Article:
Bipartisan effort grows to stall Fed change on dividends

Bipartisan effort grows to stall Fed change on dividends

A bipartisan group of lawmakers has joined the banking industry in urging House leadership to not slash the interest rate that banks earn off dividends from the Federal Reserve.

House Speaker John Boehner (R-Ohio) and House Minority Leader Nancy Pelosi (D-Calif.) each declined comment through spokespeople on Tuesday after a group of 150 bipartisan members sent them a letter urging them not to cut the rate, fearing the consequences of such a move on the banking system.

Reps. Bill Huizenga (R-Mich.) and Bill FosterGeorge (Bill) William FosterProtecting American innovation Five races to watch in the Illinois primary Dem invites Sutherland Springs shooting 'hero' to State of the Union MORE (D-Ill.) circulated the letter, which asked leaders to stop any Congressional talk of lowering the rate "until there is greater examination of the issue and an understanding of the implications that such a statutory change might have on the banking system."

The lawmakers and the banking industry are concerned that House leaders will seek to lower the rate in an effort to pay for a federal transportation fund, which expires Oct. 31. Senate leaders attempted the same strategy in July, though it ultimately failed. 

"We have to quit robbing Peter to pay Paul," Huizenga said in an interview.

Federal Reserve officials grant banks a 6 percent interest rate on dividend investments in an effort to incentivize banks to join into the system, thereby promoting national banking stability.

Leadership is considering slashing it to 1.5 percent, which could mean small- and medium-sized banks will stay out of the Federal Reserve membership system.

What happens after that is anyone's guess. 

Federal Reserve Chairwoman Janet Yellen, who President Obama appointed, warned in a July Senate testimony that slashing the rate would create significant uncertainty.

"I would be concerned that reducing the dividend could have unintended consequences for banks’ willingness to be part of the Federal Reserve system — and this might particularly apply to smaller institutions," Yellen said then.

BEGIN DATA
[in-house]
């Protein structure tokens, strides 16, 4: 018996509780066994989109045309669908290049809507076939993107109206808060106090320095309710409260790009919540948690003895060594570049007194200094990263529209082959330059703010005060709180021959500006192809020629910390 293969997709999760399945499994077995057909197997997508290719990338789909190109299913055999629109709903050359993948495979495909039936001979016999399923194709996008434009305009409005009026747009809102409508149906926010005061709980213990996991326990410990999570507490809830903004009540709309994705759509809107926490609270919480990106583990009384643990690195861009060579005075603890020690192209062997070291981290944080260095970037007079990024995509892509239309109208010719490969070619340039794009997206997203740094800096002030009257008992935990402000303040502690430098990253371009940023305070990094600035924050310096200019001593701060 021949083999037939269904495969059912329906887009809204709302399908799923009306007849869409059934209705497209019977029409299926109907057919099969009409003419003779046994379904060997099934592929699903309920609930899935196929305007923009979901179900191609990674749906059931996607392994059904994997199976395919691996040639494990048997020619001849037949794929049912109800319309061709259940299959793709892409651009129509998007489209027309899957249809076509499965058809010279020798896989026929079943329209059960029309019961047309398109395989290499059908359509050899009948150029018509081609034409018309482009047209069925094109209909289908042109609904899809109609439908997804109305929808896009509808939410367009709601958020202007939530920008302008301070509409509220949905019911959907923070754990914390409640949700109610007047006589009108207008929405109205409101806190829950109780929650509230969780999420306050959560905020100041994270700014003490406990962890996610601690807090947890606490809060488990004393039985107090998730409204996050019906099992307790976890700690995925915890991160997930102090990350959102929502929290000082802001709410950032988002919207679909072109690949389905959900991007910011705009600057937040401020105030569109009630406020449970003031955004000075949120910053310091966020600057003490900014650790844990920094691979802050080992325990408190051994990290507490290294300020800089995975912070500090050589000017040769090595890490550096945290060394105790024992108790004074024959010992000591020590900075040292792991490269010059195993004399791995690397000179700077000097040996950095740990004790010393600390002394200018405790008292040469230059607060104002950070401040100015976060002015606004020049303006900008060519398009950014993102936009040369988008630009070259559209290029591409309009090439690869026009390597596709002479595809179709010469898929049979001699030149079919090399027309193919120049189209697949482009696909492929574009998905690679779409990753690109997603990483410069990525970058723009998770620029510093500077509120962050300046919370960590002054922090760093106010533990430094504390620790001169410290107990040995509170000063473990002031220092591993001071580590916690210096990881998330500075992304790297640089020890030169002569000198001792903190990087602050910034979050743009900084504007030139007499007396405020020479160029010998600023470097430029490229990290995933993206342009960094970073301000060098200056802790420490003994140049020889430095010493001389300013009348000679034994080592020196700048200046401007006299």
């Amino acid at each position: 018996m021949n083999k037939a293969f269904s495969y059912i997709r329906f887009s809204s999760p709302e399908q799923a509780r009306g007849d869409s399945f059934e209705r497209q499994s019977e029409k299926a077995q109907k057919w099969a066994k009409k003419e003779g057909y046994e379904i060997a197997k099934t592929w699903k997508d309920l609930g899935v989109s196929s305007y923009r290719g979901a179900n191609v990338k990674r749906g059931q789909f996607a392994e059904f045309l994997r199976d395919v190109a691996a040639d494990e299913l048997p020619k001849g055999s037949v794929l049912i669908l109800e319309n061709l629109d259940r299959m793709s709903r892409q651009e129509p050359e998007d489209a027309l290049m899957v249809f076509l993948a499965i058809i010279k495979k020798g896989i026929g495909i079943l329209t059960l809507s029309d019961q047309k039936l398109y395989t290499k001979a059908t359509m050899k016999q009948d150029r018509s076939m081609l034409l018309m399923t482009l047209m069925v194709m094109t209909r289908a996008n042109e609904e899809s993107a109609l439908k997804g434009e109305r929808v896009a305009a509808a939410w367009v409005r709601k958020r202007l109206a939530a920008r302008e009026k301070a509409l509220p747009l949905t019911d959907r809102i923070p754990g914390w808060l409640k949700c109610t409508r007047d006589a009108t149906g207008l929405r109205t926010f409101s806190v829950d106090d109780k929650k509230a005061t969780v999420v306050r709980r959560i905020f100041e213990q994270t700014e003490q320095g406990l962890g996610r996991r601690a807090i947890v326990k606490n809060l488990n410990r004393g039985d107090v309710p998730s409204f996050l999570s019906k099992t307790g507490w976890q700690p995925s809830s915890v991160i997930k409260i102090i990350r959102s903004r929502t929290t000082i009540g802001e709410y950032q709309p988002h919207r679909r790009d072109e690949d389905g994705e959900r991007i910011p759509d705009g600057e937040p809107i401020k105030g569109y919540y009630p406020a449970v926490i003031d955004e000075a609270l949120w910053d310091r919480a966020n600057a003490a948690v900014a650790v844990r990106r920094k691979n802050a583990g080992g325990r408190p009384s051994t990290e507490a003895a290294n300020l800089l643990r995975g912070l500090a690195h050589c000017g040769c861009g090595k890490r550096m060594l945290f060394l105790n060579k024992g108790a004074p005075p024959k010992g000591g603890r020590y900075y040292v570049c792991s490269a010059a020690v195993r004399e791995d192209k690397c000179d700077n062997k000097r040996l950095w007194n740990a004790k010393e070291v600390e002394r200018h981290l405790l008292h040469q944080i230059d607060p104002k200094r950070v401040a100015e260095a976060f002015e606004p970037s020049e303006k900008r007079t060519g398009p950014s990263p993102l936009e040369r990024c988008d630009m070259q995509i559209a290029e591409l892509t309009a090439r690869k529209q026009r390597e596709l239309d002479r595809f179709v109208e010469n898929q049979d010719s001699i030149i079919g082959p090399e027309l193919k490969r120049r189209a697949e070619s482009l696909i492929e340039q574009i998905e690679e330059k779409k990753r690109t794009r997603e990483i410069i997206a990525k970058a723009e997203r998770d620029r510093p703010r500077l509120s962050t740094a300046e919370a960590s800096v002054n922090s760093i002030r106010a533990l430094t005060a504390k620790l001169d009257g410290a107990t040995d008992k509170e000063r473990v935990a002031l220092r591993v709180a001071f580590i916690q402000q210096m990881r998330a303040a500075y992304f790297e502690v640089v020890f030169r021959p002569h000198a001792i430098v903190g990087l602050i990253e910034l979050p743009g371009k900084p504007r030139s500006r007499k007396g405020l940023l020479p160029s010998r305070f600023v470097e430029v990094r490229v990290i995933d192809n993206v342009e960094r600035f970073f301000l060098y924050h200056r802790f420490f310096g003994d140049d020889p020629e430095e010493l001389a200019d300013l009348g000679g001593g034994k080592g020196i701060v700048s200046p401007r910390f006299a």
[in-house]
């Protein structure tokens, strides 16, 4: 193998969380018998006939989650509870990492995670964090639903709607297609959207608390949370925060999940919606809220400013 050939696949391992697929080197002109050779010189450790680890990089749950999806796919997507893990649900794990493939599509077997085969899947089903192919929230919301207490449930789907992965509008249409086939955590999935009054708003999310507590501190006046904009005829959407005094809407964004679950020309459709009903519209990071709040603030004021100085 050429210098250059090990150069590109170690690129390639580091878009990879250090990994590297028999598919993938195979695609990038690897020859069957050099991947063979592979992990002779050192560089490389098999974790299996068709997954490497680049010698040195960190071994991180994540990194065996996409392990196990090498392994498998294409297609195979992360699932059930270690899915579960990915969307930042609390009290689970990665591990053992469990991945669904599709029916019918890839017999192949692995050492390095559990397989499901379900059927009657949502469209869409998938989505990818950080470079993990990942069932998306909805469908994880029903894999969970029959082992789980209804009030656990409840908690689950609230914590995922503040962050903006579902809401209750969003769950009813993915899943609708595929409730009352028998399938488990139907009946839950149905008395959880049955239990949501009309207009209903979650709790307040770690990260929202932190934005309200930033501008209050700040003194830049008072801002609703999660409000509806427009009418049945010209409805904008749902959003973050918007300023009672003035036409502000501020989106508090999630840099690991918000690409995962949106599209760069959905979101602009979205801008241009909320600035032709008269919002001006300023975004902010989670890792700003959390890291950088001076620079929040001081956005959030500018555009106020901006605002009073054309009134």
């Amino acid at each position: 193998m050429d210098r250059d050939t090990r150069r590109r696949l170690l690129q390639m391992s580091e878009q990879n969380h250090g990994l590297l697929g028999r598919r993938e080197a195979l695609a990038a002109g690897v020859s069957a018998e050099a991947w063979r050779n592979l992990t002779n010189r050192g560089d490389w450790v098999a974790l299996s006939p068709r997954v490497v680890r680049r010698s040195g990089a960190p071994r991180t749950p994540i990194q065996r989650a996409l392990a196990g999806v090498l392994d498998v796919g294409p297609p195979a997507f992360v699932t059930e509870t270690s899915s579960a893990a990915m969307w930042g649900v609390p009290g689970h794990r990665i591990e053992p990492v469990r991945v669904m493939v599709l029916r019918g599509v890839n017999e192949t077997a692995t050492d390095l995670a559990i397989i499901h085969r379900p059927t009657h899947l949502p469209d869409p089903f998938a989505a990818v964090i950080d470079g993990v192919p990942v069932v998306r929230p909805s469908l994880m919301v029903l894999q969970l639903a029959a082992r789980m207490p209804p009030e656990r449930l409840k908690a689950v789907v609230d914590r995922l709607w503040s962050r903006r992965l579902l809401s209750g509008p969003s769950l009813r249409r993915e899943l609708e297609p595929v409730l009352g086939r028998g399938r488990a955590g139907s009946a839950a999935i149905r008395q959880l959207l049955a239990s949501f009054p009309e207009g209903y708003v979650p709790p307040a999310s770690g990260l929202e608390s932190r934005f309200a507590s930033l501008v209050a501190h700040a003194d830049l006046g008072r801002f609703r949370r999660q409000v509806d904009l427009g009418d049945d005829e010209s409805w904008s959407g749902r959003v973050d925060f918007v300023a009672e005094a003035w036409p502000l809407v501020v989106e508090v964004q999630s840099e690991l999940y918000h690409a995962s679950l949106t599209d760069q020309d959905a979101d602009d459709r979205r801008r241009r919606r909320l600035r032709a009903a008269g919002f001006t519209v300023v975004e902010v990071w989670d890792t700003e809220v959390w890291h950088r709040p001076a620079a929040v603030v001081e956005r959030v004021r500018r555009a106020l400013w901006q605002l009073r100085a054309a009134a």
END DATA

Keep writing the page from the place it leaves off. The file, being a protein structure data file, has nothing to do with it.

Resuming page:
Politically, the issue has united Republicans who back the banking industry as a whole with Democrats, who are skeptical of larger financial institutions but sympathetic to medium-sized and small banks.

Big banks and small banks often butt heads on certain financial regulatory issues, but they're united on this effort.

One-hundred-and-three House Republicans and 47 House Democrats signed the letter, including 19 of the 26 Democrats on the House Financial Services Committee. 

"We got a good showing from members of both parties indicating that this is a significant worry," Foster said in an interview.

Foster said he wants the nonpartisan Government Accountability Office (GAO) to study the likely impact of a change before the interest rate is lowered.

"I'm a big believer in getting the facts before we just charge off in some direction," he said.

House Financial Services Committee Chairman Jeb Hensarling (R-Texas) has also asked for a GAO official study.

Meanwhile, the banking industry is again urging leadership not to slash the rate. 

“This letter appears to be a simple statement of concern about a policy item that has never been the subject of a single hearing," said Francis Creighton, head of government affairs with the Financial Services Roundtable. 

Creighton said that "certainly members of Congress and Senators should understand how their actions will impact the economy before they do it.”

Paul Merski, an executive vice president at the Independent Community Bankers of America, said that they worked to get signatures on the letter.

He called talk of slashing the rate adding "insult to injury since most medium and small banks are still waiting for regulatory relief."

"And now they're considering this backdoor tax without having a single hearing on it?" Merski said. "No one knows what the fallout will be if banks start switching out from being Fed members to be state-chartered banks."

One-third of banks in the U.S. are members of the Federal Reserve membership system, Merski said. 

"The whole point [of the 6 percent rate] is to have banks buy into part of the Federal Reserve," he said. "They won't have the incentive to do that. And everybody is warning lawmakers not to do this: banks, lawmakers and even the Fed chairwoman."